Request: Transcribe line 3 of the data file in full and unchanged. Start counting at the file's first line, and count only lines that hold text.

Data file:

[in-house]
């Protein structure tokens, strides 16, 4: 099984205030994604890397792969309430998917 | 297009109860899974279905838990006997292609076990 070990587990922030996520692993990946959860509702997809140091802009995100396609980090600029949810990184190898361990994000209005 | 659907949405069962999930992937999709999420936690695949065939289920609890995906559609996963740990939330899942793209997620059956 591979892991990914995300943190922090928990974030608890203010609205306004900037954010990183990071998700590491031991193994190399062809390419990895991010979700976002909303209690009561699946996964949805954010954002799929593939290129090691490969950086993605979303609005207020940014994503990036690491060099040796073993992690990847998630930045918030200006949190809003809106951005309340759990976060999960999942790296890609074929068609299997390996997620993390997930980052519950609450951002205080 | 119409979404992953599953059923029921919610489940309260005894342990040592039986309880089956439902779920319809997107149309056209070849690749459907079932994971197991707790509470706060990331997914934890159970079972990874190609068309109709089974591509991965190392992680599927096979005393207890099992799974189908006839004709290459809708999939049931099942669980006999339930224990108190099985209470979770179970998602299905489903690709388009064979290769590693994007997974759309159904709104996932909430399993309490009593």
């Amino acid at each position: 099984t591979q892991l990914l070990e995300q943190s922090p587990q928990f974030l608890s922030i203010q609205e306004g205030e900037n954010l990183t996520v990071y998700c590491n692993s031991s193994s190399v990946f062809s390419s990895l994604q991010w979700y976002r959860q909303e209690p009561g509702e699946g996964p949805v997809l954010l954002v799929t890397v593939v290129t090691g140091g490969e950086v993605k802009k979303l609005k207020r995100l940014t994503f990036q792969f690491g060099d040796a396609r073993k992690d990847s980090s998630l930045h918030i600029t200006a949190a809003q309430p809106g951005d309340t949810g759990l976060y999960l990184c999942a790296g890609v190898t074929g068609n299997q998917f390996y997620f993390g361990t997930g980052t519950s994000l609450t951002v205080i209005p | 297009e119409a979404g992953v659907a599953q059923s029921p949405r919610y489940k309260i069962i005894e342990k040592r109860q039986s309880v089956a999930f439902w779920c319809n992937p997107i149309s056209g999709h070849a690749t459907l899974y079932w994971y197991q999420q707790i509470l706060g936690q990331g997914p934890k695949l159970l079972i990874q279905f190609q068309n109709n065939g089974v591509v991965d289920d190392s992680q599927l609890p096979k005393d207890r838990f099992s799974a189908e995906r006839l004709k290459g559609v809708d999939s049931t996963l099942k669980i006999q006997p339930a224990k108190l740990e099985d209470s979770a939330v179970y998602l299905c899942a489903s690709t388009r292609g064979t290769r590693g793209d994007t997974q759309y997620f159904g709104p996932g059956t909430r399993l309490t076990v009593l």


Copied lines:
């Amino acid at each position: 099984t591979q892991l990914l070990e995300q943190s922090p587990q928990f974030l608890s922030i203010q609205e306004g205030e900037n954010l990183t996520v990071y998700c590491n692993s031991s193994s190399v990946f062809s390419s990895l994604q991010w979700y976002r959860q909303e209690p009561g509702e699946g996964p949805v997809l954010l954002v799929t890397v593939v290129t090691g140091g490969e950086v993605k802009k979303l609005k207020r995100l940014t994503f990036q792969f690491g060099d040796a396609r073993k992690d990847s980090s998630l930045h918030i600029t200006a949190a809003q309430p809106g951005d309340t949810g759990l976060y999960l990184c999942a790296g890609v190898t074929g068609n299997q998917f390996y997620f993390g361990t997930g980052t519950s994000l609450t951002v205080i209005p | 297009e119409a979404g992953v659907a599953q059923s029921p949405r919610y489940k309260i069962i005894e342990k040592r109860q039986s309880v089956a999930f439902w779920c319809n992937p997107i149309s056209g999709h070849a690749t459907l899974y079932w994971y197991q999420q707790i509470l706060g936690q990331g997914p934890k695949l159970l079972i990874q279905f190609q068309n109709n065939g089974v591509v991965d289920d190392s992680q599927l609890p096979k005393d207890r838990f099992s799974a189908e995906r006839l004709k290459g559609v809708d999939s049931t996963l099942k669980i006999q006997p339930a224990k108190l740990e099985d209470s979770a939330v179970y998602l299905c899942a489903s690709t388009r292609g064979t290769r590693g793209d994007t997974q759309y997620f159904g709104p996932g059956t909430r399993l309490t076990v009593l």